I recently read True Words by Nicholas Wolterstorff and would like to interact with his article.
Wolterstorff defines truth by saying this: “I suggest that the root notion of truth is that of something’s measuring up – that is, measuring up in being or excellence.” I agree with this because it makes the definition of truth more inclusive and comprehensive. The definition’s inclusiveness and comprehensiveness are what I consider this definition’s significant strengths. If truth is something’s measuring up, there must be a standard of which that something is measuring up to. With this meaning, the context defines the standard to which something is being measured.
When Wolterstorff uses the verses John 5:31 and 8:17, he is displaying that “true” is more than the philosopher’s standard sense of ascribing to something asserted. I agree with him because then you must judge what about Jesus’s testimony is being asserted, which can be too interpretive and even nearsighted. If Wolterstorff’s definition is used, then Jesus’s use of the word “true” means his testimony measures up in being or excellence. The words “true” can be substituted in such fashions as follows: “If I bear witness to myself, my testimony does not measure up; there is another who bears witness to me, and I know that the testimony which he bears to me measures up.” “In your law it is written that the testimony of two men measures up.”
In the following examples, the of uses “true” and “truth” cannot even be assertions (John 2:8). In John 3:21 “truth” is an action. In John 4:23, John 15:1, John 17:3 “true” is no longer even actions, it is an adjective. Then in John 3:33, 7:28, 8:26, 14:6, and 17:17, “true” and “truth” are nouns. Wolterstorff’s definition works in each case here as well. “Measuring up” can be an action, “measuring up in excellence” can be an adjective to describe the nouns, and “measuring up in being” can be the noun. Again, some form of “measuring up” can be inserted for every “true” and “truth”. The point here is that each time something is being measured up to a standard, and the standard is different or similar in each context. This definition and way of looking at it provides inclusiveness and comprehensiveness.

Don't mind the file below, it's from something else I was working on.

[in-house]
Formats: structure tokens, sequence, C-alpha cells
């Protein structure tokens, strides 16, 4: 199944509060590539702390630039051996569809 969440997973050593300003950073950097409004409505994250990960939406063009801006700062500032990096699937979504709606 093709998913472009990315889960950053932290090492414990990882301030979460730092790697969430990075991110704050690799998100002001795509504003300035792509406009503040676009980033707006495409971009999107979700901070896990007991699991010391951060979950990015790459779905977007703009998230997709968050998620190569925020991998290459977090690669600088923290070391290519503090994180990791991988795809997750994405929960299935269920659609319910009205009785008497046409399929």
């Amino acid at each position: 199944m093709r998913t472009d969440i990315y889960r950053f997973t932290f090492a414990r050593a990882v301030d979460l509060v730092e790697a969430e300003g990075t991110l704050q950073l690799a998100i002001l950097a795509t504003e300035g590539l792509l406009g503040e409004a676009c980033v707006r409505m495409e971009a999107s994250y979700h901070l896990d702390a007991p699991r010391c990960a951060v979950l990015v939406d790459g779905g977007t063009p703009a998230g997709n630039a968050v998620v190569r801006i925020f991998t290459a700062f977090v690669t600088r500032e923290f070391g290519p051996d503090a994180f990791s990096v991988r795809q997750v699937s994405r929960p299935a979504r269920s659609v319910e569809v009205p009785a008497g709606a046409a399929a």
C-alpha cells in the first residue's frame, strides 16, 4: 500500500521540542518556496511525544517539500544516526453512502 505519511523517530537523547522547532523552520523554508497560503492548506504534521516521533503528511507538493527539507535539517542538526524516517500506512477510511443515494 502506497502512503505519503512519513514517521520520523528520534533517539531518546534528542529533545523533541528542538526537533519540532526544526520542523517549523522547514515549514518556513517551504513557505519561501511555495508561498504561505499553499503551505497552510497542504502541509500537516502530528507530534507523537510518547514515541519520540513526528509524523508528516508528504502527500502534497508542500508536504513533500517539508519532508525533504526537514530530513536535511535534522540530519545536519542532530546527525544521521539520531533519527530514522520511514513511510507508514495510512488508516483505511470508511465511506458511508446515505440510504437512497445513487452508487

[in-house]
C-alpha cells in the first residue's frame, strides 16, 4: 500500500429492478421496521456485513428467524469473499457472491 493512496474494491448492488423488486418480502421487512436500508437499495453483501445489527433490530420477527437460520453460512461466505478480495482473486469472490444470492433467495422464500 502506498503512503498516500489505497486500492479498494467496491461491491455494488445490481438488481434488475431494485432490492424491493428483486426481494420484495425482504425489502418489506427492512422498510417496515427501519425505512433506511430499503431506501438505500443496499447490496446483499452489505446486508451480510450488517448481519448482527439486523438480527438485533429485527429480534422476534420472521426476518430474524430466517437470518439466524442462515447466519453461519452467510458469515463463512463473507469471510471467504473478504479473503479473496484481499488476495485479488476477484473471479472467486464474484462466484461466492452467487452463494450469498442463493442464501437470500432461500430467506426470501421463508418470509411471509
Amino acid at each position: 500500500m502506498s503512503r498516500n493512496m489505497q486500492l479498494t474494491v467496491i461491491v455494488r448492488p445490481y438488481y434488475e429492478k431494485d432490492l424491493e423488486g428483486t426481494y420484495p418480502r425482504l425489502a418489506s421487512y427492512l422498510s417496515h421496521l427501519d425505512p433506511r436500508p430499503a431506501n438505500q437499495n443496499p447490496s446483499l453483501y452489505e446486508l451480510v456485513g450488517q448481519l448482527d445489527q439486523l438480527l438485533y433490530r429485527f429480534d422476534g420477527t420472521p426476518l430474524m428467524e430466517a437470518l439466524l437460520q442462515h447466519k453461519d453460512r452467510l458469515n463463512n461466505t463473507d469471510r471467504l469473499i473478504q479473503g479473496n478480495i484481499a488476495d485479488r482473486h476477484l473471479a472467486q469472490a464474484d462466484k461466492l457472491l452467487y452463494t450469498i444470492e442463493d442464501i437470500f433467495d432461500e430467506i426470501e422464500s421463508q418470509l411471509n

This definition of truth is not relativism because as Dr. Glenn Kreider put it “relativism would be the view that everything is true, that all statements are true, that every interpretation of reality is legitimate.” Furthermore, as Richard Rorty supports that there are no relativists because if everything is relative, that is an absolute statement, which means it cannot be relative and nothing would be relevant. Wolterstorff’s definition is claiming that truth is relative to a context. This would be considered contextualization and not relativism.
The only significant weaknesses I can think of for Wolterstorff’s definition is that the standard that something measures up to can often be subjective. So, if not everyone has the same standard, then the “truth” can be different to everyone as well.